One of the central art works consisted of a large plastic perspex cube filled with the same pills we had seen on the floor below.We also found out that this is actually the source of the pills – this is the spot that feeds through the ceiling that drops a pill every 3 seconds!Next to the plastic cube was a white platform featuring two very overstuffed pink pythons! (The perfect example of random whimsy.)It was hard to ignore the enormous die on the other side of the room.And we found that if you positioned yourself at just the right angle, we could spy each other through the holes!Sadly for us, we were too tall to clamber inside – but if any of you readers take kids to the Decision exhibition, they might just have the chance to jump inside!As I said earlier, there is more than one location in the gallery where the audience is expected to queue in order to participate in limited access areas. We stood for only a few moments before stepping outside to don our heads with another set of headgear that would change our perception of our reality!With a pretty great rooftop view of the London Eye, I took the first go of having my world flipped upside down (again, literally)!The visor uses cleverly collaborated mirrors that reverse your everyday view upwards and flip everything on its head. This is particularly disorientating when outside on a rooftop!When outside experiencing the bizarre sensation of hanging off the face of the world, the Hayward Gallery’s signs change makes much more sense!
Ruth then strapped on the head piece, and began to look around and take in the experience of a world turned upside down!I definitely recommend attending the gallery with a friend, as activities like this are made twice as fun when you can watch your companion stagger around confusedly on an open rooftop!Satisfied with our outdoor experience, we passed our visor onto the next in line wandered through to the remaining space of Carsten Holler’s exhibition.For those that are more seriously art inclined, there are installed elements of the exhibition to satisfy! One piece in particular, was a corridor section that was lined with heavy square television monitors displaying the faces of identical twins facing opposite each other.As you walked through the center of the monitors you became bombarded by the sound of the scripted phrases read out by the different halves of the twins. The artwork here becomes a(nother literal) reflection of identity, self expression and image.We were reaching the end of our exploration of Decision, but were too eager to slow down! So we quickly slotted ourselves into one of the wooden school-like desks against the wall and attempted to make our noses grow…Apparently, by applying vibration to a certain part of your arm in a very particular way, while holding the tip of your nose, you can confuse the body into believe the nose is either growing or shrinking!We attempted them one for sometime, but to no avail. If anyone else attends the exhibition or has tried this experiment before – comment below your success of failures!One look outside onto the other rooftop space and you could see another small queue waiting to take turns up on a rotating flying machine!Helmeted and suspended by the small of your back, you would swing through the air with all of London stretched out below and in front of you!This experience is no extra charge to your ticket, but I recommend booking your timeslot for the exhibition in the earlier part of the day if you definitely want your turn in the air!When we felt we had seen it all, we walked to the end of the room that housed the metal scaffolding and staircases that would take us to our exit point!Like our rather unconventional method of entering the exhibition, the exit was not to be outdone! Canvas sacks in hand, we scaled the metallic stairwell and positioned ourselves at the mouth of a multi-storied metal and clear top spiral slide.With a grin and a scream, we rocketed down the shoots to soft exercise mat at the bottom!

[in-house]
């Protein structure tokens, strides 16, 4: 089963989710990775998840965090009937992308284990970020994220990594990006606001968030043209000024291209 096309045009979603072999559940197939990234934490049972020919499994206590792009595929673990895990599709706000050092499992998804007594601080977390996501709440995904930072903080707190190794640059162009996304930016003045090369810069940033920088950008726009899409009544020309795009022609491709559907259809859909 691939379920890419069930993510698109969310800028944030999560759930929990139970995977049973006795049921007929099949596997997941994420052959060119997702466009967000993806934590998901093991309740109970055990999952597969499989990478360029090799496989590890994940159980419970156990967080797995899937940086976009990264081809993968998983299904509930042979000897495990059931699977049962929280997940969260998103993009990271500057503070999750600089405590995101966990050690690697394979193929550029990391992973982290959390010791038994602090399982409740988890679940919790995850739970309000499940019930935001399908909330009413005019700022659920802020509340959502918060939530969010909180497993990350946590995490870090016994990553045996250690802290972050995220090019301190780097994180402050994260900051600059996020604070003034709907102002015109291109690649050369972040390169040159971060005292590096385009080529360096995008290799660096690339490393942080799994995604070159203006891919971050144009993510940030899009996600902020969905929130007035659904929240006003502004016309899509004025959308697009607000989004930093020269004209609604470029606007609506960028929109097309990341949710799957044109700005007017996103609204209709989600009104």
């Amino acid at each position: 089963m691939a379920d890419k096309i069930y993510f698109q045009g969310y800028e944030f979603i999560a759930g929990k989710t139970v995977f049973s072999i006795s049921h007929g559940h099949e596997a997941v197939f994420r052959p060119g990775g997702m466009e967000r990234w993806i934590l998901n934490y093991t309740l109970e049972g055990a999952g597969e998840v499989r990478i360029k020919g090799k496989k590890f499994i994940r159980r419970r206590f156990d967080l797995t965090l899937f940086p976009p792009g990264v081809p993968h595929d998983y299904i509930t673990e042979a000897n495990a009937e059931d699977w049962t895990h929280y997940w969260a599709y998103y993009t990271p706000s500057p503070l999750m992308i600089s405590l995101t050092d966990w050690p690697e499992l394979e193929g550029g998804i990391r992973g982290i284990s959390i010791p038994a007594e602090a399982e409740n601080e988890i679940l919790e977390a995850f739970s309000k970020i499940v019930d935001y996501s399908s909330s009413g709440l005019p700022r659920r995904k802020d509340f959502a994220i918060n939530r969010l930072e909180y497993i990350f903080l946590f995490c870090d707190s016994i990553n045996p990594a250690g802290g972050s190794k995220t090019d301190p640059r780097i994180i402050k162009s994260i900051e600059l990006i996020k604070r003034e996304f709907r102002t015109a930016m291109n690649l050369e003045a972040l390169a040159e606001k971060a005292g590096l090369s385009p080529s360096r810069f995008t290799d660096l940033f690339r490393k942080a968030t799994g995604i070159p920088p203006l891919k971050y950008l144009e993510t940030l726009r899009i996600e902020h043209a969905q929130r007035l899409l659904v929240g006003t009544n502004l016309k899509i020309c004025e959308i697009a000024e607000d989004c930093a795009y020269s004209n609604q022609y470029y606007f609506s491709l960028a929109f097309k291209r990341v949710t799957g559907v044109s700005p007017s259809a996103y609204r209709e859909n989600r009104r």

The exhibition is one that presents art from the perspective of solely the experience – created through the use of “perception a decision making” – this was a time spent in an art gallery where not everything is as it seems, but everything is enjoyable!We deposited our canvas modes of transportation and headed for the doorway that would lead us out.And as always with any interactive experience – you are directed out through the exit, that just so happens to be a gift shop.However, don’t be fooled by the idea of cheap tat with nothing to do with your experience! The souvenirs for sale are all designed by Carsten Holler himself and feature the theme of of opposites and decisions. The chocolate bars were clever and sweet (nudge, nudge)…But our favourites were the little button badges printed with the split opposites motif as well as a few nods to pieces from the exhibition itself!
The exhibition is on until the 6th of December. For more information on the Decision exhibition, or bookings, visit the Hayward Gallery website, here.